In June of last year, the Bank for International Settlements released its annual economic report in which it flagged the growth of corporate debt as a growing systemic risk.
In the report’s own words:
The corporate sector in some countries [in the developed world] has shown clear signs of overheating… Perhaps the most visible symptom… is the remarkable growth of the leveraged loan market, which has reached some $3 trillion. While firms in the United States – and, to a lesser extent, the United Kingdom – have accounted for the bulk of the issuance, holdings are spread out more widely. For quite some time, credit standards have been deteriorating, supported by buoyant demand as investors searched for yield. Structured products such as collateralized loan obligations (CLOs) have surged – reminiscent of the steep rise in collateralized debt obligations that amplified the subprime crisis.
This corporate debt burden grew on the back of a decade of loose monetary policy and record-low interest rates. For years, companies have been taking out new loans to pay off old ones. Such leveraging has occurred against a growing chorus of warnings that, sooner or later, an economic shock would come along to trigger a cascade of defaults. It wouldn’t take much; the IMF warned last year that almost 40% of the corporate debt in eight leading developed countries (including China) would be rendered unserviceable in the event of a downturn only half as serious as the 2008-2009 financial crisis.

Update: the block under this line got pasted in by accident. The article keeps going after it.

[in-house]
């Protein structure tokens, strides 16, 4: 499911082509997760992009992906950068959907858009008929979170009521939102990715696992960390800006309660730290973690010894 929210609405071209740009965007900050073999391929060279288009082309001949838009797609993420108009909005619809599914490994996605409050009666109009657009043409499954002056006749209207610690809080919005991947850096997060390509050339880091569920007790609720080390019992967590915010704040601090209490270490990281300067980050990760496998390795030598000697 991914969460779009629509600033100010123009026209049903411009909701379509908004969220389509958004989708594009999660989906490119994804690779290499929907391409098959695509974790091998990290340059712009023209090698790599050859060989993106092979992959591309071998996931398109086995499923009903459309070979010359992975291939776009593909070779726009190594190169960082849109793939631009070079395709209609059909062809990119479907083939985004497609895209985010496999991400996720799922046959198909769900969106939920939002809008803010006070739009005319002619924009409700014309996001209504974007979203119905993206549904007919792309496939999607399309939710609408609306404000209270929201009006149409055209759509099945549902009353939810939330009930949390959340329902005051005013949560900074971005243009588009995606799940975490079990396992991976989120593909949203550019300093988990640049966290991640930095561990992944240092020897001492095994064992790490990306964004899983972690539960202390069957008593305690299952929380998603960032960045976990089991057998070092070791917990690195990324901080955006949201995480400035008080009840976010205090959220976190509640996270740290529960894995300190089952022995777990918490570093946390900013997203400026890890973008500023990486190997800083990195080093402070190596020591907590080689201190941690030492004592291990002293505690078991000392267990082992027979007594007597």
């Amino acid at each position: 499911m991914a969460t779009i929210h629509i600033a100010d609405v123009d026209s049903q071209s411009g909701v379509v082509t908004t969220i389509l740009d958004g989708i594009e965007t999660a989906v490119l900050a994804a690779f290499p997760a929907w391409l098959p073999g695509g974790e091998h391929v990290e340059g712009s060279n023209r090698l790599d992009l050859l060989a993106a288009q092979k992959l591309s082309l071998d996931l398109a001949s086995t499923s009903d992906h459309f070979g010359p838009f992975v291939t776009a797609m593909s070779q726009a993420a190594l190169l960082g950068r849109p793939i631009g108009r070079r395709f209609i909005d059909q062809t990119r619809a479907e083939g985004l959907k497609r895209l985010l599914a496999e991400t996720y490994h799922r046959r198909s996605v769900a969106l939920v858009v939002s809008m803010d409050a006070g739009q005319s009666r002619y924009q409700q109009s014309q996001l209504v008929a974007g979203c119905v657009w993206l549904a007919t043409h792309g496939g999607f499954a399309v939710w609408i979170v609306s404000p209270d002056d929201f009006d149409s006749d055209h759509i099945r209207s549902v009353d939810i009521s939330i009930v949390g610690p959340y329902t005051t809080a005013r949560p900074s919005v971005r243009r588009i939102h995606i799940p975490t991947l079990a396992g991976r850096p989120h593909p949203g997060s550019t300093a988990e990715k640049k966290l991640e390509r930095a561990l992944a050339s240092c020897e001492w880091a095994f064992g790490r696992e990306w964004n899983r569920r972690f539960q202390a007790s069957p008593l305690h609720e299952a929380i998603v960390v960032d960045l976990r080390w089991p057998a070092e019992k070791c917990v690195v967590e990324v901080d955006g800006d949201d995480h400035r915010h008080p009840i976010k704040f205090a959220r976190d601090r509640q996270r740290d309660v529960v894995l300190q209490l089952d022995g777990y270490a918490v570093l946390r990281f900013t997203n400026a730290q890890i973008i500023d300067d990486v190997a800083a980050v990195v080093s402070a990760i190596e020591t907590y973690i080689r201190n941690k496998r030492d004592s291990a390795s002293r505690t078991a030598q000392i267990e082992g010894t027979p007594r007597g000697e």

A COVID-19 induced recession could just bring about this reckoning long foretold.